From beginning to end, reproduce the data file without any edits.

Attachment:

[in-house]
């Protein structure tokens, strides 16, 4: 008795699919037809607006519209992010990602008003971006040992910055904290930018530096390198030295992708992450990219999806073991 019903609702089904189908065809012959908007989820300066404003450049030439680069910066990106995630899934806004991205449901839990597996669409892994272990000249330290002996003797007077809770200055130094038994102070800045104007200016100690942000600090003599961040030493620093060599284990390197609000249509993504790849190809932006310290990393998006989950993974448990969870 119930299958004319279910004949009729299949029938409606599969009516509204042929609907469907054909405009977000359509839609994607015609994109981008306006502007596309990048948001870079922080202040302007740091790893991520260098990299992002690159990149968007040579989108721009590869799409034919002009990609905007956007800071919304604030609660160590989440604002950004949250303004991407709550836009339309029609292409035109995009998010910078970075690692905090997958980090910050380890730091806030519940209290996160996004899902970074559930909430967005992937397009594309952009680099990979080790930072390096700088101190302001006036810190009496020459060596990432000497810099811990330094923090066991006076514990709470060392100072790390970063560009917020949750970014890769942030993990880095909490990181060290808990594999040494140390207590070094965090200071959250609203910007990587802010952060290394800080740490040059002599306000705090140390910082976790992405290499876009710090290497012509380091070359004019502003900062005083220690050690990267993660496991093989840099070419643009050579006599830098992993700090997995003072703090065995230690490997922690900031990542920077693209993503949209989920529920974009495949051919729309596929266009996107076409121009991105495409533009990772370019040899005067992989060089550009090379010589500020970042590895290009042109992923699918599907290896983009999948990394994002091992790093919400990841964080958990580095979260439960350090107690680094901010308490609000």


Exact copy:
[in-house]
């Protein structure tokens, strides 16, 4: 008795699919037809607006519209992010990602008003971006040992910055904290930018530096390198030295992708992450990219999806073991 019903609702089904189908065809012959908007989820300066404003450049030439680069910066990106995630899934806004991205449901839990597996669409892994272990000249330290002996003797007077809770200055130094038994102070800045104007200016100690942000600090003599961040030493620093060599284990390197609000249509993504790849190809932006310290990393998006989950993974448990969870 119930299958004319279910004949009729299949029938409606599969009516509204042929609907469907054909405009977000359509839609994607015609994109981008306006502007596309990048948001870079922080202040302007740091790893991520260098990299992002690159990149968007040579989108721009590869799409034919002009990609905007956007800071919304604030609660160590989440604002950004949250303004991407709550836009339309029609292409035109995009998010910078970075690692905090997958980090910050380890730091806030519940209290996160996004899902970074559930909430967005992937397009594309952009680099990979080790930072390096700088101190302001006036810190009496020459060596990432000497810099811990330094923090066991006076514990709470060392100072790390970063560009917020949750970014890769942030993990880095909490990181060290808990594999040494140390207590070094965090200071959250609203910007990587802010952060290394800080740490040059002599306000705090140390910082976790992405290499876009710090290497012509380091070359004019502003900062005083220690050690990267993660496991093989840099070419643009050579006599830098992993700090997995003072703090065995230690490997922690900031990542920077693209993503949209989920529920974009495949051919729309596929266009996107076409121009991105495409533009990772370019040899005067992989060089550009090379010589500020970042590895290009042109992923699918599907290896983009999948990394994002091992790093919400990841964080958990580095979260439960350090107690680094901010308490609000």